"The monetary expansion that started as a response to the subprime crisis has evolved into a prolonged and largely unsuccessful effort to offset the negative impact of the Obama administration's tax, spend and regulatory policies....No such explosion of debt has ever escaped a day of reckoning and no such monetary surge has ever had a happy ending." (Italics added.)

It should be remembered that the Fed totally missed predicting the Great Recession. It said the worst that could happen would be a very mild recession. Recently the Wall Street Journal recalled this by writing on September 21, 2017: “Given the way that investors are obsessing over the Federal Reserve's most recent economic projections, it is a good time to look back on where they were 10 years ago...In September 2007, it was clear something was amiss with the U.S. economy...Fed policy makers were worried...But their projections show they expected the storm to pass quickly. They thought unemployment would only inch up a bit over the next several years, never topping 5%. The economy would expand 2.2% in 2008 before picking up to 2.5% in the following years. Inflation would settle into just under a 2% rate. Three months later the recession began.”



Friday, August 11, 2017

The Fed and Gold

On August 11, 2017, the Wall Street Journal carried a front-page article on the Fed, raising a question of its storage of gold. In my latest book I provide much more information on this subject. The following is excerpted from my book The Impending Monetary Revolution, the Dollar and Gold, Second Edition:

After WWII when there were fears of an invasion from the Soviet Union, Germany—which was facing hundreds of thousands of Soviet troops just across its border—stored much of its gold in the U.S., London, and France. In 2012 the German federal audit office told legislators that the nation's gold in foreign storage had never been audited and called for this be corrected. In previous years, dating at least as far back as 2007, the German government requested return of at least part of its gold stored at the U.S. Federal Reserve Bank in New York but without success. The Fed refused to allow German representatives even to see their gold, offering instead a variety of excuses, including “security” and “no room for visitors.”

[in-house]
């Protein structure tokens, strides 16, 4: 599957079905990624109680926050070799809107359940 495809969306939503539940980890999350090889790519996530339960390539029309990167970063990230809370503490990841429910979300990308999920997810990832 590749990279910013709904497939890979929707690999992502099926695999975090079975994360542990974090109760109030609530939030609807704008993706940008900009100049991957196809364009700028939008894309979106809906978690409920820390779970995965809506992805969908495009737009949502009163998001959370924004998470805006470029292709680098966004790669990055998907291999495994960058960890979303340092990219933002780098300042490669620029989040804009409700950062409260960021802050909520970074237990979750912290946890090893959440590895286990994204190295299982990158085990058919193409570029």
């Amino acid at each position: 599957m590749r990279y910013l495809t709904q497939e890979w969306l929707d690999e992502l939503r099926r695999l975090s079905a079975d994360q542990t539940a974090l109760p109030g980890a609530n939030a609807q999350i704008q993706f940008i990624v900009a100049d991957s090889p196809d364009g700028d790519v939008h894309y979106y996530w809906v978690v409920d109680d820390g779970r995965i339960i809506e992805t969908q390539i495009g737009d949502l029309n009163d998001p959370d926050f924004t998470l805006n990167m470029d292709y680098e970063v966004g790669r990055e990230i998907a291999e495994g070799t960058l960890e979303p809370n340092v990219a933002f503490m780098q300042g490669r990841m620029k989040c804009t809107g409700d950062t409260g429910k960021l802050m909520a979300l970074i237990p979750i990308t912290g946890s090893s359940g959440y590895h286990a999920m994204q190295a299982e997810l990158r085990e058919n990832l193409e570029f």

Eventually, visiting German officials were shown five or six gold bars and told these were “representative for Germany's holding.” But the gold bars were not numbered and allocated, so they could be shown to any number of banks as “their” gold. For years the Fed website stated “All bars brought into the vault for deposit are carefully weighed, and the refiner and fineness (purity) markings on the bars are inspected to ensure they agree with the depositor instructions and recorded in the New York Fed’s records. This step is vital because the New York Fed returns the exact bars deposited by the account holder upon withdrawal—gold deposits are not considered fungible.” (emphasis added). That message was withdrawn in 2014 and replaced with “page unavailable.”

In October 2012, Germany said it would repatriate 300 tons of its gold from the Fed. Three months later, in January 2013, it was announced that the U.S. and Germany agreed the U.S. would return 300 tonnes of gold to Germany in a series of shipments that would take until 2020 to complete. The U.S. would continue to store the remaining 1,236 tonnes of Germany's gold.

All this certainly gives the appearance the New York Fed did not actually have the gold. If the bank had it, why not simply give it to Germany instead of stalling and offering excuses? It was, after all, their gold. And why would it take 7 years to return 300 tons? It could be done in a week if necessary; certainly several weeks or even months would be more than adequate—but 7 years? Germany had previously repatriated 940 tons of its gold from the Bank of England without undue delay.

If the New York Fed bank did not have gold for Germany, it would have to buy it to repay Germany, and a large purchase would push up the price, which the bank certainly did not want. Or the bank may have the gold, but it may have been leased, hypothecated or encumbered in some manner so that it could not be transferred to Germany. These possibilities, too, would require additional time to unwind.

It is significant that back in 1999 a study by the International Monetary Fund found that central banks of 80 nations were lending out their gold reserves. The loans amounted to 15 percent of their gold. The central banks were operating as fractional reserve banks, not custodians.

In 1998 Fed chairman Alan Greenspan testified at a House Banking Committee, “Central banks stand ready to lease gold in increasing quantities, should the price of gold rise.” In other words, if gold prices go up, the Fed would make sure they come back down. Why? Apparently because of fear a rising gold price would weaken the dollar's exchange rate and the Fed's control of interest rates, but it would also discourage people from buying gold as an investment, which would also be negative for the dollar. In 2013, gold prices were much higher than in 1998, giving the Fed a stronger reason for knocking down the gold price. And Germany's request to repatriate its gold would be an even stronger reason if the Fed did not actually have all the gold it was supposed to have.